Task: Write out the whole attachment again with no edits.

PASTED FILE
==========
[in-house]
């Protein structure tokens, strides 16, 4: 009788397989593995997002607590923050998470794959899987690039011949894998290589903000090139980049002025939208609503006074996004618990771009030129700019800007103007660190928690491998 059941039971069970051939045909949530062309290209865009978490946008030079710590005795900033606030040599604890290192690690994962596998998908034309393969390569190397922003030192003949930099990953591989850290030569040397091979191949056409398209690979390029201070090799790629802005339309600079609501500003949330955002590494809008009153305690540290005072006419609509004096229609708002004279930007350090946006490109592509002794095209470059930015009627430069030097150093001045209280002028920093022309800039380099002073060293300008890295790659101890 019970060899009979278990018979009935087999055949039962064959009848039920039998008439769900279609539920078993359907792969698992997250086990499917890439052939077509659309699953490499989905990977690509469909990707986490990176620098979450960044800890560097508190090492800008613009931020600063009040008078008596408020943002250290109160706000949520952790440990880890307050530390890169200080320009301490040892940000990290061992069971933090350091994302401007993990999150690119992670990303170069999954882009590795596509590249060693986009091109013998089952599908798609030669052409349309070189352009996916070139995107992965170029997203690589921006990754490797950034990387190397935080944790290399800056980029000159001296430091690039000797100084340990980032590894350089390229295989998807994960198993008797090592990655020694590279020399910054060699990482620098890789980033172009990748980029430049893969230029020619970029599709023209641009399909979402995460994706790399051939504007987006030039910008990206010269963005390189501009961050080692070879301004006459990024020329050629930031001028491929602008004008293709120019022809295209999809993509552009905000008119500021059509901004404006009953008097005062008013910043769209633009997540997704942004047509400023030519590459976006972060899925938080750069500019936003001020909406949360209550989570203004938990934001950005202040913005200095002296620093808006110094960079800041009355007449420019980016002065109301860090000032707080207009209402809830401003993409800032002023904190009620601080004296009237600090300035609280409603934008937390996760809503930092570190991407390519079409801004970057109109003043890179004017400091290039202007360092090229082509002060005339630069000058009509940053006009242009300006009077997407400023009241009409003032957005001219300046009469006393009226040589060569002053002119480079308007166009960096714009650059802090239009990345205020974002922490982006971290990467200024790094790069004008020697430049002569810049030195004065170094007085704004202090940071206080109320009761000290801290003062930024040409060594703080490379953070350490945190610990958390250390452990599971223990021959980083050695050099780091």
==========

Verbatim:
[in-house]
């Protein structure tokens, strides 16, 4: 009788397989593995997002607590923050998470794959899987690039011949894998290589903000090139980049002025939208609503006074996004618990771009030129700019800007103007660190928690491998 059941039971069970051939045909949530062309290209865009978490946008030079710590005795900033606030040599604890290192690690994962596998998908034309393969390569190397922003030192003949930099990953591989850290030569040397091979191949056409398209690979390029201070090799790629802005339309600079609501500003949330955002590494809008009153305690540290005072006419609509004096229609708002004279930007350090946006490109592509002794095209470059930015009627430069030097150093001045209280002028920093022309800039380099002073060293300008890295790659101890 019970060899009979278990018979009935087999055949039962064959009848039920039998008439769900279609539920078993359907792969698992997250086990499917890439052939077509659309699953490499989905990977690509469909990707986490990176620098979450960044800890560097508190090492800008613009931020600063009040008078008596408020943002250290109160706000949520952790440990880890307050530390890169200080320009301490040892940000990290061992069971933090350091994302401007993990999150690119992670990303170069999954882009590795596509590249060693986009091109013998089952599908798609030669052409349309070189352009996916070139995107992965170029997203690589921006990754490797950034990387190397935080944790290399800056980029000159001296430091690039000797100084340990980032590894350089390229295989998807994960198993008797090592990655020694590279020399910054060699990482620098890789980033172009990748980029430049893969230029020619970029599709023209641009399909979402995460994706790399051939504007987006030039910008990206010269963005390189501009961050080692070879301004006459990024020329050629930031001028491929602008004008293709120019022809295209999809993509552009905000008119500021059509901004404006009953008097005062008013910043769209633009997540997704942004047509400023030519590459976006972060899925938080750069500019936003001020909406949360209550989570203004938990934001950005202040913005200095002296620093808006110094960079800041009355007449420019980016002065109301860090000032707080207009209402809830401003993409800032002023904190009620601080004296009237600090300035609280409603934008937390996760809503930092570190991407390519079409801004970057109109003043890179004017400091290039202007360092090229082509002060005339630069000058009509940053006009242009300006009077997407400023009241009409003032957005001219300046009469006393009226040589060569002053002119480079308007166009960096714009650059802090239009990345205020974002922490982006971290990467200024790094790069004008020697430049002569810049030195004065170094007085704004202090940071206080109320009761000290801290003062930024040409060594703080490379953070350490945190610990958390250390452990599971223990021959980083050695050099780091």